“Tokyo, my brother, my protector” was the tweet posted by Belgian-born Sidi Larbi Cherkaoui — often dubbed “the busiest choreographer in the world” — straight after he arrived here two months ago.

Explaining in a recent interview with this writer what had prompted so fulsome a gush, the globe-trotting 38-year-old set off at a gallop, explaining, “I find Tokyo a very reassuring place. I also grew up with a lot of anime and manga, which, in terms of cultural influences,such as cartoons, is the same as many people here.

“So I think it’s not to be underestimated that a part of my education was Japanese culture — and in the last 15 years I’ve also been coming regularly and building up a personal relationship with this country.

A work that wonderfully expressed that cultural melange was “TeZukA,” which premiered in London in 2011 and then toured worldwide. In exploring the life and works of the great cartoonist, animator and film producer Osamu Tezuka (1928-89), Cherkaoui layered into his piece some of the new reality of Japan since the natural and nuclear disasters of March 2011 — and in so doing brought into brilliant relief the essence of that artist he loves and reveres who created Atom, the main character of his “Atom Boy” series.

After all, Atom isn’t only a hero who gets rid of bad guys, he also straddles the worlds of humans and robots, earnestly longing for the two sides to understand one another.

In this, Cherkaoui said he saw that the conflict of the protagonist is the message of its creator, as well as being “that sense of balance and avoidance of making things black and white which can be felt overall in Japan’s arts.”

Pursuing that theme in his current work, “Pluto,” Cherkaoui has this time drawn on an eponymous manga by Naoki Urasawa and Hisashi Nagasaki — a work which is itself based on the “Atom Boy” story, “The Greatest Robot on Earth.” A remarkably impactful tale, this invokes the spirit of Tezuka while taking the depiction of human-robot coexistence and conflict to an even deeper and more realistic level.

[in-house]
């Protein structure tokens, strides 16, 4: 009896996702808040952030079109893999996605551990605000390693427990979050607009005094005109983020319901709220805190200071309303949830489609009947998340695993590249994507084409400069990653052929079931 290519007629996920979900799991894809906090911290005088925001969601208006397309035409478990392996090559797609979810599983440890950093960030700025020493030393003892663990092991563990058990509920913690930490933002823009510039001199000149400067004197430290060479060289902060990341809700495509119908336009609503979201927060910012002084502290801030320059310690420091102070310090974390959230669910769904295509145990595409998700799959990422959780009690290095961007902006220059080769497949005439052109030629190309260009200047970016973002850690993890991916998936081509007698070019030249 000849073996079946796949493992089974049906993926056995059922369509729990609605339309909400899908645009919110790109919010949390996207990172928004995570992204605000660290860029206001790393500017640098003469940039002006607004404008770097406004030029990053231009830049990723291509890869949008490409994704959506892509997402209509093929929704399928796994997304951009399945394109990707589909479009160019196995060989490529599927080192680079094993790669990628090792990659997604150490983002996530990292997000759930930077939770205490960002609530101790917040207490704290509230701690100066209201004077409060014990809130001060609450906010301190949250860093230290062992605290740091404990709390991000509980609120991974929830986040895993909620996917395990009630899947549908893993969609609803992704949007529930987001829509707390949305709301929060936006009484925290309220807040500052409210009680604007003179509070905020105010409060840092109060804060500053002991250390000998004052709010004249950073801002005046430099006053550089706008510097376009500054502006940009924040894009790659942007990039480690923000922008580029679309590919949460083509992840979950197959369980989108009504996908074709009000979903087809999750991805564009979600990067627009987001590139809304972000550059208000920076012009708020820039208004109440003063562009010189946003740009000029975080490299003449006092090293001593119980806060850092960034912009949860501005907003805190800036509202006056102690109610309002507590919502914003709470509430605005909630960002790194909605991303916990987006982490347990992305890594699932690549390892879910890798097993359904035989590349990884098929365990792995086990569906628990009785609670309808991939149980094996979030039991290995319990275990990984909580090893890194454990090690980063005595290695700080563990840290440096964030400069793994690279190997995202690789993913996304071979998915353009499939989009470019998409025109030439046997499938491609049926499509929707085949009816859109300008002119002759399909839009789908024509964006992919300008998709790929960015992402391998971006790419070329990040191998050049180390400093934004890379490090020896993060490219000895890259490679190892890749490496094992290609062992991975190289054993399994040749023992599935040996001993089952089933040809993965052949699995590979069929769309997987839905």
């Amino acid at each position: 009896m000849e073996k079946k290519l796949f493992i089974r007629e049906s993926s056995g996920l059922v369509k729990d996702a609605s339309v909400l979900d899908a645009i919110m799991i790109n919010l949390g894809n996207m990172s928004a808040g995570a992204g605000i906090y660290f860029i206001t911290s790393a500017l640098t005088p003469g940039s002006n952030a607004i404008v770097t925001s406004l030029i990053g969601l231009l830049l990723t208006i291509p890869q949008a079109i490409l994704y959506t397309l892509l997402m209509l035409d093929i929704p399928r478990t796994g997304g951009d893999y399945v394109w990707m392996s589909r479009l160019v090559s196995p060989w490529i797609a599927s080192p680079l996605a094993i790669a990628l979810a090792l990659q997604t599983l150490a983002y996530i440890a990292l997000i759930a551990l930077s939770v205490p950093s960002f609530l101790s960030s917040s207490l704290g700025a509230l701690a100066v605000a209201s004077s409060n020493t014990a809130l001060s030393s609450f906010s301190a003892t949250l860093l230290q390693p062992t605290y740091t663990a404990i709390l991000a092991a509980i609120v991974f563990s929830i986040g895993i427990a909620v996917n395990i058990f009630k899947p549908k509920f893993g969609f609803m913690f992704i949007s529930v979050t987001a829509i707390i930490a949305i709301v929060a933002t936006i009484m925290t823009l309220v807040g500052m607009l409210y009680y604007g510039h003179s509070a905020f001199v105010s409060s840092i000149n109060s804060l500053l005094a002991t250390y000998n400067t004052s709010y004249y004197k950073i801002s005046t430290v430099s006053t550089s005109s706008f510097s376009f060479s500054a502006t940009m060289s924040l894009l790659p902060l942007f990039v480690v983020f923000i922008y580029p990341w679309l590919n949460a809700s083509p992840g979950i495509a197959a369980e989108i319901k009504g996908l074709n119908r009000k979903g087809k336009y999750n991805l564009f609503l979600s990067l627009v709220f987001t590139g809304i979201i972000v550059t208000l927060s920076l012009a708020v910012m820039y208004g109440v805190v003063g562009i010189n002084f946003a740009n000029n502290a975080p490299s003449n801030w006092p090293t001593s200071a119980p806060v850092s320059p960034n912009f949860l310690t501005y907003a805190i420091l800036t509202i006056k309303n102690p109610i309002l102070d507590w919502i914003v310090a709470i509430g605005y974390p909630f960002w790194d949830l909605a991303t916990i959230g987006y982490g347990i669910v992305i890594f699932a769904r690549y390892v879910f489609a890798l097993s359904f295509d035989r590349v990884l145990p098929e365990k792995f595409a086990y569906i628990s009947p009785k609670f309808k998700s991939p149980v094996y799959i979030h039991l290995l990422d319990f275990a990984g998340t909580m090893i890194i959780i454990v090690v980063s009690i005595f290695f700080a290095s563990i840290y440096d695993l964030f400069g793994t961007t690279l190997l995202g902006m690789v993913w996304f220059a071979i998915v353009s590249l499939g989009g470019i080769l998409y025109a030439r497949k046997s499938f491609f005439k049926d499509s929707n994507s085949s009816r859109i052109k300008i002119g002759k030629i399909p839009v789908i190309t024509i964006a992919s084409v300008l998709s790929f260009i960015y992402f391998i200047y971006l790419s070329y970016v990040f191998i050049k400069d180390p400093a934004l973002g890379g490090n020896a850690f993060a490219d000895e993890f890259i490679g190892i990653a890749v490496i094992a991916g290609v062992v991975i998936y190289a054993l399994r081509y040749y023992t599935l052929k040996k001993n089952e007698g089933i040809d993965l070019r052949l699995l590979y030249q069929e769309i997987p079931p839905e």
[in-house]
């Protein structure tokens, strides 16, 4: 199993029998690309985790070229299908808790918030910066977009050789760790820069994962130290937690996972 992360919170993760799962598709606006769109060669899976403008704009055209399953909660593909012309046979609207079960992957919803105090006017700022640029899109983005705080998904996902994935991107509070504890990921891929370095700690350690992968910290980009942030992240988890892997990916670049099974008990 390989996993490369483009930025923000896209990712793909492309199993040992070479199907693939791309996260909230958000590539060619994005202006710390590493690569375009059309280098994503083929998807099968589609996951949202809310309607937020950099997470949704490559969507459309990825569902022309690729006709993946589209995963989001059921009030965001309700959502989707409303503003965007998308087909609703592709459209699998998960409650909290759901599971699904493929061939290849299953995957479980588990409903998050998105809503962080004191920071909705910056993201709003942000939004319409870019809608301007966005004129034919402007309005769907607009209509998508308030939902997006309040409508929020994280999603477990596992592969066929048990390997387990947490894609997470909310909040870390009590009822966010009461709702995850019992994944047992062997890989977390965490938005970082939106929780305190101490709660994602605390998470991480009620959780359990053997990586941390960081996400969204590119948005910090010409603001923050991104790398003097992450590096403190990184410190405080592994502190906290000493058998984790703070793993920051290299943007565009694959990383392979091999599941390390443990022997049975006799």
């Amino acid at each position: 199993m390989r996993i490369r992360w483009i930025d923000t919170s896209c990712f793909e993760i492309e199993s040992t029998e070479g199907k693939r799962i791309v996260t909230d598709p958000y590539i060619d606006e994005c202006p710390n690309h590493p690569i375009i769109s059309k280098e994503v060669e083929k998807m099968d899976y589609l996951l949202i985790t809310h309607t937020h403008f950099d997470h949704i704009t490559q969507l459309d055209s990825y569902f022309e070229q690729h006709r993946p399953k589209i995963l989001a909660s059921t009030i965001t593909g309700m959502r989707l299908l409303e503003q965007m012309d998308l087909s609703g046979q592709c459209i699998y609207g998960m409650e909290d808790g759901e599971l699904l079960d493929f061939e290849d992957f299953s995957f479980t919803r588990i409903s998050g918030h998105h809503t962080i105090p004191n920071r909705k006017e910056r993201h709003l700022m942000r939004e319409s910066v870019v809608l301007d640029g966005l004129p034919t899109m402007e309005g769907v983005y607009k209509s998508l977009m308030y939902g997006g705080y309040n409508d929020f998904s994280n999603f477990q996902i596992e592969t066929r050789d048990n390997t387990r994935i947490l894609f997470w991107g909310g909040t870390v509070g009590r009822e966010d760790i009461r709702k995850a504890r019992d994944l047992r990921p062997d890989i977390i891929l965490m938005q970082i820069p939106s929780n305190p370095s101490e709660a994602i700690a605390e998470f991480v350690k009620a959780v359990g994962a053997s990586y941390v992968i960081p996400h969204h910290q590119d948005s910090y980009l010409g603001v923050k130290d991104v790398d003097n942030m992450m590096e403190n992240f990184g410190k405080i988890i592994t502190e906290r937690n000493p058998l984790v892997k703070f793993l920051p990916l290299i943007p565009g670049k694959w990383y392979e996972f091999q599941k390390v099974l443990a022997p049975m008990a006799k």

As a play, however, “Pluto” tackles a host of three-dimensional challenges on stage, with the acclaimed Mirai Moriyama and other Japanese actors and dancers to the fore.

“Ordinarily, with dance works, the characters are the dancers themselves, or the characters are based on my ideas and are created from scratch during rehearsal,” the choreographer explained. “But this time, there’s already an original work and a script, and the original work itself is a manga so we can use it as a sort of storyboard. Hence I can focus on how to interpret it and visualize it in my own way, which makes it easier.”

As for the additional challenges he faces of working with a Japanese cast, Cherkaoui appeared unfazed, saying, “There is a language barrier, but just as one’s hearing develops when one’s eyes can’t see, I feel like it helps sharpen my other senses.”

In practice, it became clear during a rehearsal how the dancers become manipulators, making movements to follow the humanoid actors like shadows — or moving seven, meter-long trapezoidal panels to combine into various arrangements that Cherkaoui termed “dance apparatus.”

Meanwhile, elaborate doll-like robots that seem to have been clipped directly from the pages of the manga — from a 60-cm-tall child robot to towering 4-meter Pluto — take the stage to create arresting and unique spectacles one after another.

Throughout, Cherkaoui was speaking to the actors, explaining the mentality and background behind the actions of their roles. In addition, the way he kept the original manga by his side, consulting it constantly, was impressive.

“Yes, I think it’s the absolute source of the play,” he said, holding up the comic book. “I think it’s a very original project and it’s very exciting to try with whatever creative means we can put on the table — but as much as possible with the original references present.”

Then, with a smile growing on his face, he added, “I just really love the manga, so I love going back into it all the time — and it’s a great excuse to read it again!”

Making his Tokyo sojourn even more pleasurable, though, Cherkaoui learned during rehearsals for “Pluto” that he had been awarded Belgium’s highest civilian honor — that of Commandeur de l’ Ordre de la Couronne (Commander of the Order of the Crown).

And with the world premiere of his new work now almost upon us, a thrilling prospect awaits Tokyo audiences and all those coming from far and wide to be there, too.

“Pluto” runs Jan. 9-Feb. 1 at Bunkamura Theatre Cocoon in Shibuya, Tokyo — with English subtitles Jan. 9-18 via iPad. It then plays Feb. 6-11 at the Morinomiya Piloti Hall in Osaka. For details, call 03-3477-999 (Tokyo) or 06-7732-8888 (Osaka) or visit www.pluto-stage.jp/2. This story was written in Japanese and translated by Claire Tanaka.

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